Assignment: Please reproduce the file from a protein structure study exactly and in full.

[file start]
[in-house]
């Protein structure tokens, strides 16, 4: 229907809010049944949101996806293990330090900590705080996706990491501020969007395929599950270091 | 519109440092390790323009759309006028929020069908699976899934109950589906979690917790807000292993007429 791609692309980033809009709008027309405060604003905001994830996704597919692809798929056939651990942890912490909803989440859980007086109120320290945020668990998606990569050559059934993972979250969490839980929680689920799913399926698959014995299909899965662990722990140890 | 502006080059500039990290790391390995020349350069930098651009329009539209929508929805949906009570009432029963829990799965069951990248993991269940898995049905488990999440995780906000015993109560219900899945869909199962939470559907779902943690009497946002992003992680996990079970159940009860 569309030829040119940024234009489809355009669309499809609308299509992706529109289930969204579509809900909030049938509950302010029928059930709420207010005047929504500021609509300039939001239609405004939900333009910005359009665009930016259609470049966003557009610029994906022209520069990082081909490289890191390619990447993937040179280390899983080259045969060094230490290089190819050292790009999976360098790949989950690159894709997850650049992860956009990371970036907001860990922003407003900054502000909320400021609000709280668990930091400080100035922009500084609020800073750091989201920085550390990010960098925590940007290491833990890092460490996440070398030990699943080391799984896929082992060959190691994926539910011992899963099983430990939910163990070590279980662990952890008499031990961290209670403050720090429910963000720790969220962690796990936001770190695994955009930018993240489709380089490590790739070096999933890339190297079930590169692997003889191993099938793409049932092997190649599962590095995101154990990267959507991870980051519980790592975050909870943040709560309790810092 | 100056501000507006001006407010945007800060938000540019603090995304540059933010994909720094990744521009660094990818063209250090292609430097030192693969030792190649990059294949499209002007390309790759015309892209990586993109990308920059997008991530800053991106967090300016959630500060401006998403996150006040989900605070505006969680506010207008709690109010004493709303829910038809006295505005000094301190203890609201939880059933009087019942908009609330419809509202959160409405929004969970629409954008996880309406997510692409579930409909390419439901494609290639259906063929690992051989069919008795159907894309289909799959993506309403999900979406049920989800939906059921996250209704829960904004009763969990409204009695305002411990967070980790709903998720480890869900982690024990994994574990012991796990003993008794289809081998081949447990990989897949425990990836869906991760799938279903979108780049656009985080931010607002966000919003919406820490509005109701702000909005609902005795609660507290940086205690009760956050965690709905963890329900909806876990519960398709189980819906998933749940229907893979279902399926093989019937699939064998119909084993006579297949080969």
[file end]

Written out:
[in-house]
């Protein structure tokens, strides 16, 4: 229907809010049944949101996806293990330090900590705080996706990491501020969007395929599950270091 | 519109440092390790323009759309006028929020069908699976899934109950589906979690917790807000292993007429 791609692309980033809009709008027309405060604003905001994830996704597919692809798929056939651990942890912490909803989440859980007086109120320290945020668990998606990569050559059934993972979250969490839980929680689920799913399926698959014995299909899965662990722990140890 | 502006080059500039990290790391390995020349350069930098651009329009539209929508929805949906009570009432029963829990799965069951990248993991269940898995049905488990999440995780906000015993109560219900899945869909199962939470559907779902943690009497946002992003992680996990079970159940009860 569309030829040119940024234009489809355009669309499809609308299509992706529109289930969204579509809900909030049938509950302010029928059930709420207010005047929504500021609509300039939001239609405004939900333009910005359009665009930016259609470049966003557009610029994906022209520069990082081909490289890191390619990447993937040179280390899983080259045969060094230490290089190819050292790009999976360098790949989950690159894709997850650049992860956009990371970036907001860990922003407003900054502000909320400021609000709280668990930091400080100035922009500084609020800073750091989201920085550390990010960098925590940007290491833990890092460490996440070398030990699943080391799984896929082992060959190691994926539910011992899963099983430990939910163990070590279980662990952890008499031990961290209670403050720090429910963000720790969220962690796990936001770190695994955009930018993240489709380089490590790739070096999933890339190297079930590169692997003889191993099938793409049932092997190649599962590095995101154990990267959507991870980051519980790592975050909870943040709560309790810092 | 100056501000507006001006407010945007800060938000540019603090995304540059933010994909720094990744521009660094990818063209250090292609430097030192693969030792190649990059294949499209002007390309790759015309892209990586993109990308920059997008991530800053991106967090300016959630500060401006998403996150006040989900605070505006969680506010207008709690109010004493709303829910038809006295505005000094301190203890609201939880059933009087019942908009609330419809509202959160409405929004969970629409954008996880309406997510692409579930409909390419439901494609290639259906063929690992051989069919008795159907894309289909799959993506309403999900979406049920989800939906059921996250209704829960904004009763969990409204009695305002411990967070980790709903998720480890869900982690024990994994574990012991796990003993008794289809081998081949447990990989897949425990990836869906991760799938279903979108780049656009985080931010607002966000919003919406820490509005109701702000909005609902005795609660507290940086205690009760956050965690709905963890329900909806876990519960398709189980819906998933749940229907893979279902399926093989019937699939064998119909084993006579297949080969």